Weaving is the textile art in which two distinct sets of yarns or threads - called the warp and weft - are interlaced with each other at right angles to form a fabric or cloth.
The warp threads run lengthways of the piece of cloth, while the weft runs laterally. Cloth is woven on a loom, a device for holding the warp threads in place while the weft threads are woven through them.
Weft is an old English word meaning "that which is woven". Woven cloth can be plain (in one color or a simple pattern), or it can be woven in decorative or artistic designs. More complex designs require more complicated looms with more heddles. Heddle refers to the piece of the loom that the warp threads go through and assist in keeping the warp threads in line. The heddles also have the ability to move up and down which creates the interlaced effect.
As recently as about 20 years ago, there were still many weaving villages In Turkey.
Homes had a loom which sat in a hole dug into the main room. The cavity was coated in a special white clay to help collect the dust. The weaver was usually the woman of the family, and she sat within the cavity to weave for the family. She would have also borne the responsibility of teaching her children how to weave. Sons would become commercial weavers and daughters would weave for the family, teaching future generations.
Today, few of these looms still exist. Above is an example of a loom dug into the floor of the sitting room. Below is a video of the last woman we were able to find in this village who still had a loom. We are very sad to report that she passed away fall 2014.
Commerical male weavers never use this style of loom and it is almost impossible to take this loom and place it somewhere else that will be of use; therefore the fate of the loom will be like all the thousands of home looms before - to the srcap yard.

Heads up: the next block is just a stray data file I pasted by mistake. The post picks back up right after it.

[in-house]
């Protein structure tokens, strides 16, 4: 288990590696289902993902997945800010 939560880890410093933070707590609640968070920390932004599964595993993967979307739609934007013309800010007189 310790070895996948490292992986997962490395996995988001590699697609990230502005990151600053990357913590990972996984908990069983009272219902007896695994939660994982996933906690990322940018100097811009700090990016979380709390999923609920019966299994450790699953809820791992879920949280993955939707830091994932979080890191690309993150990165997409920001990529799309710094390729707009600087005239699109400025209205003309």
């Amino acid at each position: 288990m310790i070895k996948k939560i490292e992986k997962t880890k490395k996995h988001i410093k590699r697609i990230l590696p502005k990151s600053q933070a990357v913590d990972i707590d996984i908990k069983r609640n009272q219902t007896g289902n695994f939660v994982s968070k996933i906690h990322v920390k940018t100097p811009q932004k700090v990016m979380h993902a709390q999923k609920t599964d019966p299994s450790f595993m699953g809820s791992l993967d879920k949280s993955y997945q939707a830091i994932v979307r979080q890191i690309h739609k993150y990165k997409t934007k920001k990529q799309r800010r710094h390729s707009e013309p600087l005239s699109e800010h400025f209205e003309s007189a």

A more typical full hand loom of today is above ground (see the example in the picture below), but even these looms are disappearing.
There are consequences: none of the children are learning to weave. Thus, no boys grow up to become commercial weavers and no girls grow up learning to weave for their own family or teach their own children.
In just one more generation, the art of weaving in Turkey - hundreds of years of accumulated knowledge - could be lost, unless steps are taken to help save it.
Already, 95 percent or more of the items bought by consumers around the world are made on factory machine. Most us of have no concept about what has been lost in terms of product quality and durability.
At Jennifer's Hamam, our objective is to help preserve the art of weaving and to support local artisans by promoting their products and quality to a market that understands the benefits to be found in materials from old-style-shuttled looms, and appreciates the human factor in the textiles.